Transformation into the CRT domain requires the knowledge of p
and q

p and q are only known to the owner of the private key, hence CRT
cannot be applied to speed up encryption

The transformation computes (xp, xq) which is the representation of x


in the CRT domain. They can be found easily by computing xp x mod p and xq x mod q

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Chapter 7 of Understanding Cryptography by Christof Paar and Jan Pelzl

CRT: Step 2 Exponentiation


Given dp and dq such that
dp d mod (p-1) and dq d mod (q-1) one exponentiation in the problem domain requires two exponentiations in the CRT domain yp xpdp mod p |p| |q| |n|/2 and yq xqdq mod q

In practice, p and q are chosen to have half the bit length of n, i.e.,

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Chapter 7 of Understanding Cryptography by Christof Paar and Jan Pelzl

CRT: Step 3 Inverse Transformation


Inverse transformation requires modular inversion twice, which is
computationally expensive cp q-1 mod p the problem domain y [ q * cp ] * yp + [ p * cq ] * yq mod n and cq p-1 mod q

Inverse transformation assembles yp, yq to the final result y mod n in

The primes p and q typically change infrequently, therefore the cost


of inversion can be neglected because the two expresssions [ q * cp ] and [ p * cq ] can be precomputed and stored

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Chapter 7 of Understanding Cryptography by Christof Paar and Jan Pelzl

Complexity of CRT
We ignore the transformation and inverse transformation steps since
their costs can be neglected under reasonable assumptions

Assuming that n has t+1 bits, both p and q are about t/2 bits long The complexity is determined by the two exponentiations in the CRT
domain. The operands are only t/2 bits long. For the exponentiations we use the square-and-multiply algorithm:

# squarings (one exp.): #SQ = 0.5 t # aver. multiplications (one exp.): #MUL = 0.25t Total complexity: 2 * (#MUL + #SQ) = 1.5t

This looks the same as regular exponentations, but since the


operands have half the bit length compared to regular exponent., each operation (i.e., multipl. and squaring) is 4 times faster!

Hence CRT is 4 times faster than straightforward exponentiation


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Chapter 7 of Understanding Cryptography by Christof Paar and Jan Pelzl

Content of this Chapter


The RSA Cryptosystem Implementation aspects Finding Large Primes Attacks and Countermeasures Lessons Learned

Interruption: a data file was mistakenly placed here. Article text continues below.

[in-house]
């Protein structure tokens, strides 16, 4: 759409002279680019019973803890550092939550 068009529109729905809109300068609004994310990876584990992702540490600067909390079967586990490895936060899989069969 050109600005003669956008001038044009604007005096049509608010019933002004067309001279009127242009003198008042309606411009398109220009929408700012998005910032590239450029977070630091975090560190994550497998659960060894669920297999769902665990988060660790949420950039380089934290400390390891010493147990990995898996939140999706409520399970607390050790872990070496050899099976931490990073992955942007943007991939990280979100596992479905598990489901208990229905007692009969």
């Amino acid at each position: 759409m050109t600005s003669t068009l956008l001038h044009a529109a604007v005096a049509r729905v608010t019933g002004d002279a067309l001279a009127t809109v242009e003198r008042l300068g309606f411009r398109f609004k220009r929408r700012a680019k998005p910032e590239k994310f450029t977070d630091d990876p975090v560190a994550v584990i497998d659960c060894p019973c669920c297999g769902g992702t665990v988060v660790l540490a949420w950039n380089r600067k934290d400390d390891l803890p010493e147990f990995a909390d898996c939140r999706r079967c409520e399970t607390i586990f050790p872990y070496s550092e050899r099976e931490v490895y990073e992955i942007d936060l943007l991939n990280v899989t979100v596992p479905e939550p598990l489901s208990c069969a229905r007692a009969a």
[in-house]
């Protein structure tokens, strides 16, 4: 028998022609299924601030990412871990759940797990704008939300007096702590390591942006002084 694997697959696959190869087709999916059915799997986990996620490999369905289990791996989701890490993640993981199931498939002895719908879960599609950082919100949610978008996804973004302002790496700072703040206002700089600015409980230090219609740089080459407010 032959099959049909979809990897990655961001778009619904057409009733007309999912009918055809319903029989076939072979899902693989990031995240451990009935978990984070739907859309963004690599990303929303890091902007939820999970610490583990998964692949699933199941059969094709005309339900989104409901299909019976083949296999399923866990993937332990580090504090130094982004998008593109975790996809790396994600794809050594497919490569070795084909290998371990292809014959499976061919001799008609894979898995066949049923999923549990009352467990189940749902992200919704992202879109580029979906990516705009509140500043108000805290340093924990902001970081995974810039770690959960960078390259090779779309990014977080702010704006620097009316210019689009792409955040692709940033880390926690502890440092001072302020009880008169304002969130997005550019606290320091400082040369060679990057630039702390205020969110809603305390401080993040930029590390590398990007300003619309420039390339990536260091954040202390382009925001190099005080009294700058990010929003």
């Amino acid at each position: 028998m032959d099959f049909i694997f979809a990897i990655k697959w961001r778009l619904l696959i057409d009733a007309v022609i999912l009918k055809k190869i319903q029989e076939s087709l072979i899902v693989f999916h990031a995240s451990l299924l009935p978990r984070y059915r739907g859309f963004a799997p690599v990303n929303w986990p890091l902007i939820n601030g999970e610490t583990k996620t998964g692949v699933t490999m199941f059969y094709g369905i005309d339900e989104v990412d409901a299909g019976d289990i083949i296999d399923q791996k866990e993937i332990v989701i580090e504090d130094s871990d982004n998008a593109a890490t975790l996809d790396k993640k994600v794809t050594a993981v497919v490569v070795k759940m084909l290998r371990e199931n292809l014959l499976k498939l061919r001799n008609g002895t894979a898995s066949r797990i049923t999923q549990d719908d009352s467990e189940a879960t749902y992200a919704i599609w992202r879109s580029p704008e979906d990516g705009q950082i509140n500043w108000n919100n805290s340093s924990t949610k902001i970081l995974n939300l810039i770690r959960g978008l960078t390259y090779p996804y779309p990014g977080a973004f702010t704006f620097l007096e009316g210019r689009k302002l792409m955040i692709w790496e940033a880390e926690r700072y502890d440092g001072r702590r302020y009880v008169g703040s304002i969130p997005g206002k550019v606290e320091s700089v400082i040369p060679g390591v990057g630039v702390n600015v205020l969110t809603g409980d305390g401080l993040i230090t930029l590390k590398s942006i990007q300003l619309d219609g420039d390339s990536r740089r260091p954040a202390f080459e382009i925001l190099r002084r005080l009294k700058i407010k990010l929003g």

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Chapter 7 of Understanding Cryptography by Christof Paar and Jan Pelzl

Finding Large Primes


Generating keys for RSA requires finding two large primes p and q
such that n = p * q is sufficiently large

The size of p and q is typically half the size of the desired size of n To find primes, random integers are generated and tested for
primality:
p is prime OR p is composite

RNG

p'
candidate prime

Primality Test
a

The random number generator (RNG) should be non-predictable


otherwise an attacker could guess the factorization of n

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Chapter 7 of Understanding Cryptography by Christof Paar and Jan Pelzl

Primality Tests
Factoring p and q to test for primality is typically not feasible However, we are not interested in the factorization, we only want to
know whether p and q are composite

Typical primality tests are probabilistic, i.e., they are not 100%
accurate but their output is correct with very high probability

A probabilistic test has two outputs:


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p is composite always true p is a prime only true with a certain probability

Among the well-known primality tests are the following


Fermat Primality-Test Miller-Rabin Primality-Test

Chapter 7 of Understanding Cryptography by Christof Paar and Jan Pelzl

Fermat Primality-Test
Basic idea: Fermats Little Theorem holds for all primes, i.e., if a
number p is found for which ap-1 1 mod p, it is not a prime
Algorithm: Fermat Primality-Test Input: Prime candidate p, security parameter s

Output: p is composite or p is likely a prime 1. 2. 3. 4. 5. FOR i = 1 TO s choose random a {2,3, ..., p-2} IF ap-1 1 mod p THEN RETURN p is composite RETURN p is likely a prime

For certain numbers (Carchimchael numbers) this test returns p


is likely a prime often although these numbers are composite

Therefore, the Miller-Rabin Test is preferred


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Chapter 7 of Understanding Cryptography by Christof Paar and Jan Pelzl